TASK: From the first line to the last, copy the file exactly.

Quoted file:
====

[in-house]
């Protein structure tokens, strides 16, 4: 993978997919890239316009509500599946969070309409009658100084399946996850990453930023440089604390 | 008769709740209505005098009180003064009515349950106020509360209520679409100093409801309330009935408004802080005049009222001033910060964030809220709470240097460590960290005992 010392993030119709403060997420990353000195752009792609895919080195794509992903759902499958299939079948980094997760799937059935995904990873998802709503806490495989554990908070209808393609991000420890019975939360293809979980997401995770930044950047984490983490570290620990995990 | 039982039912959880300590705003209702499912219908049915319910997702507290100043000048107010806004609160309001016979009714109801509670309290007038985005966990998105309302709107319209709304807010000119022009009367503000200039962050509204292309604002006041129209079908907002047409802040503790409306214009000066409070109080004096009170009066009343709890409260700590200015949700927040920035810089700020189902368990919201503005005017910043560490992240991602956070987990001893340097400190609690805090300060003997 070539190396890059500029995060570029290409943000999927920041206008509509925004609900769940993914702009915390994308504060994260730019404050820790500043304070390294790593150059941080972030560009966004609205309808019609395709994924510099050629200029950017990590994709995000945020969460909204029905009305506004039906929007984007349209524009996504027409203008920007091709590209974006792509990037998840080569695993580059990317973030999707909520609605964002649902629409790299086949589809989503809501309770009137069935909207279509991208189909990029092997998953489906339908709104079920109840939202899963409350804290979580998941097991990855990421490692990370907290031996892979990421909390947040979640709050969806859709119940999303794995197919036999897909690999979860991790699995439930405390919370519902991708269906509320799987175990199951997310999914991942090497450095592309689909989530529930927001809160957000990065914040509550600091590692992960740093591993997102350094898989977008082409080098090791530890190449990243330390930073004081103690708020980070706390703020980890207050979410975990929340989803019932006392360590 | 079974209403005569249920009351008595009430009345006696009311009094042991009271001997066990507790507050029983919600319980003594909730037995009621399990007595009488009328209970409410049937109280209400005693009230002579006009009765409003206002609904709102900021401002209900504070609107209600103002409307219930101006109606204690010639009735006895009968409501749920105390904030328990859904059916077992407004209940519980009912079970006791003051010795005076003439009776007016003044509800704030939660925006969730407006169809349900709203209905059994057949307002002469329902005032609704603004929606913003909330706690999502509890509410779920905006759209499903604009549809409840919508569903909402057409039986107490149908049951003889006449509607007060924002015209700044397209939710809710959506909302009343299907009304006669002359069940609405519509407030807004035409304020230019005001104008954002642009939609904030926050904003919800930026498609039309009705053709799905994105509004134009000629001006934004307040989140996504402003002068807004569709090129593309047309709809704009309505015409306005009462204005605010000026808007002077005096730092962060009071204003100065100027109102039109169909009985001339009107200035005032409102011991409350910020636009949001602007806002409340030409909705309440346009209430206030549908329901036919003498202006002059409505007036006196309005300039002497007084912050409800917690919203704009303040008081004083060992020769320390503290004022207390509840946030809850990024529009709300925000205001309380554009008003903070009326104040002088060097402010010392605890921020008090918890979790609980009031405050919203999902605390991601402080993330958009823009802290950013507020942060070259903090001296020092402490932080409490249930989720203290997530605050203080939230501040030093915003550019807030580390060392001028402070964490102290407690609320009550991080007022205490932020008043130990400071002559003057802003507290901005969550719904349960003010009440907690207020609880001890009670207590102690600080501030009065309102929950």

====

[in-house]
């Protein structure tokens, strides 16, 4: 993978997919890239316009509500599946969070309409009658100084399946996850990453930023440089604390 | 008769709740209505005098009180003064009515349950106020509360209520679409100093409801309330009935408004802080005049009222001033910060964030809220709470240097460590960290005992 010392993030119709403060997420990353000195752009792609895919080195794509992903759902499958299939079948980094997760799937059935995904990873998802709503806490495989554990908070209808393609991000420890019975939360293809979980997401995770930044950047984490983490570290620990995990 | 039982039912959880300590705003209702499912219908049915319910997702507290100043000048107010806004609160309001016979009714109801509670309290007038985005966990998105309302709107319209709304807010000119022009009367503000200039962050509204292309604002006041129209079908907002047409802040503790409306214009000066409070109080004096009170009066009343709890409260700590200015949700927040920035810089700020189902368990919201503005005017910043560490992240991602956070987990001893340097400190609690805090300060003997 070539190396890059500029995060570029290409943000999927920041206008509509925004609900769940993914702009915390994308504060994260730019404050820790500043304070390294790593150059941080972030560009966004609205309808019609395709994924510099050629200029950017990590994709995000945020969460909204029905009305506004039906929007984007349209524009996504027409203008920007091709590209974006792509990037998840080569695993580059990317973030999707909520609605964002649902629409790299086949589809989503809501309770009137069935909207279509991208189909990029092997998953489906339908709104079920109840939202899963409350804290979580998941097991990855990421490692990370907290031996892979990421909390947040979640709050969806859709119940999303794995197919036999897909690999979860991790699995439930405390919370519902991708269906509320799987175990199951997310999914991942090497450095592309689909989530529930927001809160957000990065914040509550600091590692992960740093591993997102350094898989977008082409080098090791530890190449990243330390930073004081103690708020980070706390703020980890207050979410975990929340989803019932006392360590 | 079974209403005569249920009351008595009430009345006696009311009094042991009271001997066990507790507050029983919600319980003594909730037995009621399990007595009488009328209970409410049937109280209400005693009230002579006009009765409003206002609904709102900021401002209900504070609107209600103002409307219930101006109606204690010639009735006895009968409501749920105390904030328990859904059916077992407004209940519980009912079970006791003051010795005076003439009776007016003044509800704030939660925006969730407006169809349900709203209905059994057949307002002469329902005032609704603004929606913003909330706690999502509890509410779920905006759209499903604009549809409840919508569903909402057409039986107490149908049951003889006449509607007060924002015209700044397209939710809710959506909302009343299907009304006669002359069940609405519509407030807004035409304020230019005001104008954002642009939609904030926050904003919800930026498609039309009705053709799905994105509004134009000629001006934004307040989140996504402003002068807004569709090129593309047309709809704009309505015409306005009462204005605010000026808007002077005096730092962060009071204003100065100027109102039109169909009985001339009107200035005032409102011991409350910020636009949001602007806002409340030409909705309440346009209430206030549908329901036919003498202006002059409505007036006196309005300039002497007084912050409800917690919203704009303040008081004083060992020769320390503290004022207390509840946030809850990024529009709300925000205001309380554009008003903070009326104040002088060097402010010392605890921020008090918890979790609980009031405050919203999902605390991601402080993330958009823009802290950013507020942060070259903090001296020092402490932080409490249930989720203290997530605050203080939230501040030093915003550019807030580390060392001028402070964490102290407690609320009550991080007022205490932020008043130990400071002559003057802003507290901005969550719904349960003010009440907690207020609880001890009670207590102690600080501030009065309102929950």